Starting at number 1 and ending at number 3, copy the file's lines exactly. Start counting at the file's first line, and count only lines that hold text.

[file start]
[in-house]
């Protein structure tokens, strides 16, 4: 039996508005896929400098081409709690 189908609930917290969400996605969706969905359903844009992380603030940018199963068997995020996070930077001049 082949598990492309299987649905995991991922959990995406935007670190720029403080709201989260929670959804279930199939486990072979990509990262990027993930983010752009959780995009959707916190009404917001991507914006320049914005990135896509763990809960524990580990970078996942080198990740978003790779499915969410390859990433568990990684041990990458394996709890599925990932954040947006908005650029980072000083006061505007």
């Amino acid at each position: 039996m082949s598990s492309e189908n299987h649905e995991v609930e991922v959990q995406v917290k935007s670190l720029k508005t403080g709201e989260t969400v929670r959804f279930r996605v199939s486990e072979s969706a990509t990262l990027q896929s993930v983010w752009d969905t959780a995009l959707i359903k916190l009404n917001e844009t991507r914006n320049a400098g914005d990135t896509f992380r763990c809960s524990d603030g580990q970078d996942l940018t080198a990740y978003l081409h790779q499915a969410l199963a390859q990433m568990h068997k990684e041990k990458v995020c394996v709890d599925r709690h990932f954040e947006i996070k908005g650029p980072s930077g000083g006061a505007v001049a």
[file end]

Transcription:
[in-house]
């Protein structure tokens, strides 16, 4: 039996508005896929400098081409709690 189908609930917290969400996605969706969905359903844009992380603030940018199963068997995020996070930077001049 082949598990492309299987649905995991991922959990995406935007670190720029403080709201989260929670959804279930199939486990072979990509990262990027993930983010752009959780995009959707916190009404917001991507914006320049914005990135896509763990809960524990580990970078996942080198990740978003790779499915969410390859990433568990990684041990990458394996709890599925990932954040947006908005650029980072000083006061505007």
């Amino acid at each position: 039996m082949s598990s492309e189908n299987h649905e995991v609930e991922v959990q995406v917290k935007s670190l720029k508005t403080g709201e989260t969400v929670r959804f279930r996605v199939s486990e072979s969706a990509t990262l990027q896929s993930v983010w752009d969905t959780a995009l959707i359903k916190l009404n917001e844009t991507r914006n320049a400098g914005d990135t896509f992380r763990c809960s524990d603030g580990q970078d996942l940018t080198a990740y978003l081409h790779q499915a969410l199963a390859q990433m568990h068997k990684e041990k990458v995020c394996v709890d599925r709690h990932f954040e947006i996070k908005g650029p980072s930077g000083g006061a505007v001049a």